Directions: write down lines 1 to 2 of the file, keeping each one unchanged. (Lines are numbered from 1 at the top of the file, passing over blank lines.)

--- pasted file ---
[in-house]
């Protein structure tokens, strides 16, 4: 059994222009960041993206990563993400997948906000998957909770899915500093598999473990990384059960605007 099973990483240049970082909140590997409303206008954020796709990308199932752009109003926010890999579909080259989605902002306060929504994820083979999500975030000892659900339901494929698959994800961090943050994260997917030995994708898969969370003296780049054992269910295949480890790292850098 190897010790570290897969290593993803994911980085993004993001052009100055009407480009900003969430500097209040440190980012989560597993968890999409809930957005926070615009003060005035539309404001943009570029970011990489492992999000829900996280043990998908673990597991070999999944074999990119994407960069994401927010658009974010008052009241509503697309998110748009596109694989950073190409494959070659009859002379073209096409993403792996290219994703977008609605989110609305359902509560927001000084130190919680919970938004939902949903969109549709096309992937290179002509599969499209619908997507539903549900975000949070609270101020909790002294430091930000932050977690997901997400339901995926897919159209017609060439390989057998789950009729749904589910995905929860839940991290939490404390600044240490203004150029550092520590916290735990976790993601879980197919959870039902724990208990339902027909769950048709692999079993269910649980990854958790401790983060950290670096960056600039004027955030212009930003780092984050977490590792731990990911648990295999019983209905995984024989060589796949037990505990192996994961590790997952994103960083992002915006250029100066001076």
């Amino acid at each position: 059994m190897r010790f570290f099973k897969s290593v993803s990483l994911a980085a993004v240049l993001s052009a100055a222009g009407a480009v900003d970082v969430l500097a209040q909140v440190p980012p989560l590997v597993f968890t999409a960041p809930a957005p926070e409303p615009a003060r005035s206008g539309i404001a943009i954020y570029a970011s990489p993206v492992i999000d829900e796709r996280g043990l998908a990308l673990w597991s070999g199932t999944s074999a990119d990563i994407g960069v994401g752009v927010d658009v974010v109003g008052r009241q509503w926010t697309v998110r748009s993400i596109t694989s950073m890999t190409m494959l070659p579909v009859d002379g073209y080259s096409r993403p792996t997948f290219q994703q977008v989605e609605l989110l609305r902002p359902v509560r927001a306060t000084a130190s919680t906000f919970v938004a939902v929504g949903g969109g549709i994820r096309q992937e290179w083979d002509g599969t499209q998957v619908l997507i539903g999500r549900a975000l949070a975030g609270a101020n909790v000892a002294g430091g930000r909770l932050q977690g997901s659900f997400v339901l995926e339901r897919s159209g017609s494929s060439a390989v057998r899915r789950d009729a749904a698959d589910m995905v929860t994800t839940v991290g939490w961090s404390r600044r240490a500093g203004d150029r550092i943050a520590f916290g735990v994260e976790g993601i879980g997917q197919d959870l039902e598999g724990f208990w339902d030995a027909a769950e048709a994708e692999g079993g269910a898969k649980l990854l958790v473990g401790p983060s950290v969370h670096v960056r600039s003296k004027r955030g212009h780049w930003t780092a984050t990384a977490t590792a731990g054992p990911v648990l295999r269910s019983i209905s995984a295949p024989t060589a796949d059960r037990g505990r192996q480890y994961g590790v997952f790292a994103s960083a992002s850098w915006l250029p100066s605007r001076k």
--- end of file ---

[in-house]
């Protein structure tokens, strides 16, 4: 059994222009960041993206990563993400997948906000998957909770899915500093598999473990990384059960605007 099973990483240049970082909140590997409303206008954020796709990308199932752009109003926010890999579909080259989605902002306060929504994820083979999500975030000892659900339901494929698959994800961090943050994260997917030995994708898969969370003296780049054992269910295949480890790292850098 190897010790570290897969290593993803994911980085993004993001052009100055009407480009900003969430500097209040440190980012989560597993968890999409809930957005926070615009003060005035539309404001943009570029970011990489492992999000829900996280043990998908673990597991070999999944074999990119994407960069994401927010658009974010008052009241509503697309998110748009596109694989950073190409494959070659009859002379073209096409993403792996290219994703977008609605989110609305359902509560927001000084130190919680919970938004939902949903969109549709096309992937290179002509599969499209619908997507539903549900975000949070609270101020909790002294430091930000932050977690997901997400339901995926897919159209017609060439390989057998789950009729749904589910995905929860839940991290939490404390600044240490203004150029550092520590916290735990976790993601879980197919959870039902724990208990339902027909769950048709692999079993269910649980990854958790401790983060950290670096960056600039004027955030212009930003780092984050977490590792731990990911648990295999019983209905995984024989060589796949037990505990192996994961590790997952994103960083992002915006250029100066001076």